Nice review 🙂 I really enjoyed this one as well, although it doesn’t quite measure up to The Soldier’s Scoundrel IMO. But it’s a terrific book and I’m really looking forward to the next one.

    • Mary Dubé
      Mary Dubé February 6, 2017 at 10:23 am - Reply

      Is the next book Georgie’s sister?

      • Caz Owens
        Caz Owens February 6, 2017 at 5:56 pm - Reply

        No, I think it’s Lord Courtenay’s story, and it’s scheduled (so far) for the Summer (can’t wait!).

  2. Em Wittmann
    Em Wittmann February 6, 2017 at 9:12 am - Reply

    I was so envious when you got this book to review! I am a great fan of Ms. Sebastian & loved The Soldier’s Scoundrel. Have you read that one too?

    To my chagrin, there aren’t many DIK debuts with follow ups that match and/or surpass that first brilliant effort. But for me, Lawrence Browne does! I loved it. The contrast between bearded, burly Lawrence and the effeminate and stylish Georgie provided a nice visual in my mind as I flew through the story – and I think the author uses the opposites attract trope to great effect here. It applies to every aspect of their relationship – professional and personal – and made the chemistry between them even more surprising and DELICIOUS.

    This is a straight up A for me & takes the top spot in my best of 2017…So far! Great review Janet!

    • Mary Dubé
      Mary Dubé February 6, 2017 at 10:22 am - Reply

      Thank you. I did like the physical descriptions of Georgie and Lawrence. There were just a few too many for me, but this is a pet peeve of mine. (I just read a book that kept reminding me how handsome the hero was and how homely the heroine was again and again and again.) The Soldier’s Scoundrel is staring at me on my Kindle every time I open it! I keep trying to get to it but have not had a chance, but I am definitely excited to read it.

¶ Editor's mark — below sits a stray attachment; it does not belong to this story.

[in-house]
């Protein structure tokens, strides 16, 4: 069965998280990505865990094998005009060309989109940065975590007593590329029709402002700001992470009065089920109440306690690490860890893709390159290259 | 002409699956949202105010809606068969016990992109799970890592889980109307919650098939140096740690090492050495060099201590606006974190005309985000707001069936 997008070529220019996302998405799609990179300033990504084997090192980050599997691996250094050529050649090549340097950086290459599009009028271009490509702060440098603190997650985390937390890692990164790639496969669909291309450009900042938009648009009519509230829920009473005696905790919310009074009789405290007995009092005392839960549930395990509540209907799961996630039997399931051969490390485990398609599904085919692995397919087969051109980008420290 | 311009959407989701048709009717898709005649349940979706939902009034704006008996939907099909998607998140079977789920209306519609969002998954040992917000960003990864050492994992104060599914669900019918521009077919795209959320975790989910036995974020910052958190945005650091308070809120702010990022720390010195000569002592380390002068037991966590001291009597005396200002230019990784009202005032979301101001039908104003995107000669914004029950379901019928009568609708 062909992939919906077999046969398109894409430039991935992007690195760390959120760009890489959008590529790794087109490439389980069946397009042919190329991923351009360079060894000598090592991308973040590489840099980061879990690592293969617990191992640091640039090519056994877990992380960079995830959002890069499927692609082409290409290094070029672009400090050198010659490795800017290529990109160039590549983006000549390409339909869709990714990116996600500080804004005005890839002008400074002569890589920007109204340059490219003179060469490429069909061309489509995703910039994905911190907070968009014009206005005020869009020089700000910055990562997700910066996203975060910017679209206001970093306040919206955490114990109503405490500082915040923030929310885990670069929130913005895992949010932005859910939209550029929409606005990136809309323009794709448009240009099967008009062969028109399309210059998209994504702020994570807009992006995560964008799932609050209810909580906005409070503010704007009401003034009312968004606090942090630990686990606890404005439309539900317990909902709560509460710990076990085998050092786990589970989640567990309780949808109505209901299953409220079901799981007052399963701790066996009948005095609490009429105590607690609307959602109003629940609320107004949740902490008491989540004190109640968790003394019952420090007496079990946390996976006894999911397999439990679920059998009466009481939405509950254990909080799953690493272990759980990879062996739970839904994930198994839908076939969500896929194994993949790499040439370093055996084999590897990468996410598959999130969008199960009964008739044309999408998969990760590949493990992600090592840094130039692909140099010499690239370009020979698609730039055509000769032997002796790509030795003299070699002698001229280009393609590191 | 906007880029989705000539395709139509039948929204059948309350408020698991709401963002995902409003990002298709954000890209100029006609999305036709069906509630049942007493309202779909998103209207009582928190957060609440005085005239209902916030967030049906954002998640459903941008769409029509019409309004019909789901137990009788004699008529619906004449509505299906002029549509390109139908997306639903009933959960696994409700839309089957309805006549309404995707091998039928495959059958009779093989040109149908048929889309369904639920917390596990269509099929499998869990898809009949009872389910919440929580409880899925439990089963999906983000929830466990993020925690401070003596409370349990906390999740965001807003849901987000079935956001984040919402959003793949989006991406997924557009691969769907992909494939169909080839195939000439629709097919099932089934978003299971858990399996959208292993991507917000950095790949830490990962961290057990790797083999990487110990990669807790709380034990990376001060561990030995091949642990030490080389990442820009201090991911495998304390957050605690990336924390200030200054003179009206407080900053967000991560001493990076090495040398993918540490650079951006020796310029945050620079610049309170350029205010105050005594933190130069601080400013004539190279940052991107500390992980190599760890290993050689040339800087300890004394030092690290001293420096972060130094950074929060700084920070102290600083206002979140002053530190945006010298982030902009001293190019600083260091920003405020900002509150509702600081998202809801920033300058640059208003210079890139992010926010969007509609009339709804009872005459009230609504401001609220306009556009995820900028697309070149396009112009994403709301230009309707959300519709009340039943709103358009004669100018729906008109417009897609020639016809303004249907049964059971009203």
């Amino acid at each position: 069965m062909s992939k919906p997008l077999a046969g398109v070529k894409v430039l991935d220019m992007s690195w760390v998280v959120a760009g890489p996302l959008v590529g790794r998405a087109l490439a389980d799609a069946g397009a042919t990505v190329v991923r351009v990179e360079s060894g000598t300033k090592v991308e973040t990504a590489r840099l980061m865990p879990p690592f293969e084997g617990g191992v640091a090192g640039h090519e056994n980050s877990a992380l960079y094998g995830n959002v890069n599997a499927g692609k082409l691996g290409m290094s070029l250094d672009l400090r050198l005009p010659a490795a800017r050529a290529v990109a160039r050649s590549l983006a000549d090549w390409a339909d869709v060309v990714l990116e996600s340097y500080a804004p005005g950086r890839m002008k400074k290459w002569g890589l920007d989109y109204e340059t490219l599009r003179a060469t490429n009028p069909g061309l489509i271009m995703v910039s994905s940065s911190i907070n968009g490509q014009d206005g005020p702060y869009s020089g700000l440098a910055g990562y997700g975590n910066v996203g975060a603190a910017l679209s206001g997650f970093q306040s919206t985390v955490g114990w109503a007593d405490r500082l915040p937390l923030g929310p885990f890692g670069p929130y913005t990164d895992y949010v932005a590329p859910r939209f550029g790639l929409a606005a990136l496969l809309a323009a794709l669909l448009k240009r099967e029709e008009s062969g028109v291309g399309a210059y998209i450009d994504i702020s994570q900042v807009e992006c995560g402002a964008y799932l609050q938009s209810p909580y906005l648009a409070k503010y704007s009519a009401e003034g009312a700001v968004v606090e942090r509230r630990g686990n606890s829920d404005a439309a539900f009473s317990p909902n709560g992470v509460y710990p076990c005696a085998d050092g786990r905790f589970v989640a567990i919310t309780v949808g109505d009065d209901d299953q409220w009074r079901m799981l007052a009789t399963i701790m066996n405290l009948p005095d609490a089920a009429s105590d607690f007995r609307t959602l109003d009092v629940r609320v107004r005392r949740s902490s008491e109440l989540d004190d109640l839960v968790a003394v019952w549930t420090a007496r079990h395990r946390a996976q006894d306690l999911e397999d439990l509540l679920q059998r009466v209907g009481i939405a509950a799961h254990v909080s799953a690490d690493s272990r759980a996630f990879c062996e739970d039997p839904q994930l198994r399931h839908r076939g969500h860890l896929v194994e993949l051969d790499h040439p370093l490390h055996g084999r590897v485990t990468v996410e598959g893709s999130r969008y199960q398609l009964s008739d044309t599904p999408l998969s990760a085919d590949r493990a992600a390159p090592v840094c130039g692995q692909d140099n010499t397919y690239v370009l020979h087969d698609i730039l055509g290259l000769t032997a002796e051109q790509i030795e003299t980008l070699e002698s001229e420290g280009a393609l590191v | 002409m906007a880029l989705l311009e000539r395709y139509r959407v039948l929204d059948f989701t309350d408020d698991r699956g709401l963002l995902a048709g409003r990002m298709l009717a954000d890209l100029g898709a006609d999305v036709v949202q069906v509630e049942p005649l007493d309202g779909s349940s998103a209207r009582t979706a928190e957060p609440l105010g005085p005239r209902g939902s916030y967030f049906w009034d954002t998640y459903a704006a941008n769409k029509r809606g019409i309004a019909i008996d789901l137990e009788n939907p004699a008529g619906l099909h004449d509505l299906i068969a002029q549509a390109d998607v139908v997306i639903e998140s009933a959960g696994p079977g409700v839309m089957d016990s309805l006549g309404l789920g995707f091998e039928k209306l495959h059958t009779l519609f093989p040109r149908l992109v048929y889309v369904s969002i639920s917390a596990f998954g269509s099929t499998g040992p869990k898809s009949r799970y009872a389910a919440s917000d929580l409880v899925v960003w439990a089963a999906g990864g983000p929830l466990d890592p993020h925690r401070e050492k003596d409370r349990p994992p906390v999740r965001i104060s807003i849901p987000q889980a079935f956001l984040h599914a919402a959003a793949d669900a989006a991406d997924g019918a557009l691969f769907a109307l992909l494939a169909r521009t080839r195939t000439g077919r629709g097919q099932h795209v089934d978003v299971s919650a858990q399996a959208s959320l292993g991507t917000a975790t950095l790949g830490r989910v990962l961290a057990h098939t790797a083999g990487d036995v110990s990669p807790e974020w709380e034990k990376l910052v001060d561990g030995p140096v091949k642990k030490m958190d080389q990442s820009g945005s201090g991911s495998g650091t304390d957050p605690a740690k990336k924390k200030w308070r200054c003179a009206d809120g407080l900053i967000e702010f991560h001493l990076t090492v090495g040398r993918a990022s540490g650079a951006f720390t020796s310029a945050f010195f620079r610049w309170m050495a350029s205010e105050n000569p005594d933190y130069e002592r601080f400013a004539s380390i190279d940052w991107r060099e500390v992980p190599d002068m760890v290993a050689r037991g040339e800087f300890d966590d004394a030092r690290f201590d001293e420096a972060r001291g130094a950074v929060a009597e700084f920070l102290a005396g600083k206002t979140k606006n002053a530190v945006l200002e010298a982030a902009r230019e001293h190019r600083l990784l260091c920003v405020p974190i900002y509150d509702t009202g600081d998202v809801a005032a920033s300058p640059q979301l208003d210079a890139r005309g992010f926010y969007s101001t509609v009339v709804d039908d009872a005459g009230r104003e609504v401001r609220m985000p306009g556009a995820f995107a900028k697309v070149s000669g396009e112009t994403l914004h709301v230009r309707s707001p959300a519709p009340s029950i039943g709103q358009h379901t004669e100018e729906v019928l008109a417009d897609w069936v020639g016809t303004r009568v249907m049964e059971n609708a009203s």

• Em Wittmann
        Em Wittmann February 6, 2017 at 11:25 am - Reply

        I do know what you mean. In this case, for me, it worked – but I agree that in many books, authors emphasize AMAZING physical attributes so many times, it has the opposite effect on my opinion of the character!

        I think if you liked this one enough to give it a DIK, you will similarly love Soldier’s Scoundrel – save it read after a book that let’s you down. It’s guaranteed to satisfy!

    • Em Wittmann
      Em Wittmann February 6, 2017 at 11:21 am - Reply

      That second paragraph should start:
      To my dismay…

      (it’s so difficult to see the full reply when you are trying to type on a cellphone!)

  3. BJ Jansen
    BJ Jansen February 6, 2017 at 1:49 pm - Reply

    I too enjoyed The Lawrence Browne Affair and loved that she allowed the burly, large, privileged character have to ‘weakness’. I also appreciated the use of anxiety attacks and misunderstanding of mental illnesses to be integrated into the story. I probably enjoyed her first, The Soldier’s Scoundrel, slightly more but I am so pleased to have a new m/m author who is creating multi-layered plots in her romances.

    • BJ Jansen
      BJ Jansen February 8, 2017 at 1:09 pm - Reply

      oops was on my mobile – ‘…character to have ‘weakness’

  4. Lisa Fernandes
    Lisa Fernandes February 8, 2017 at 3:54 pm - Reply

    I’ve got this one sitting at home waiting for me to read when I get back from vacation. Lovely review, Janet.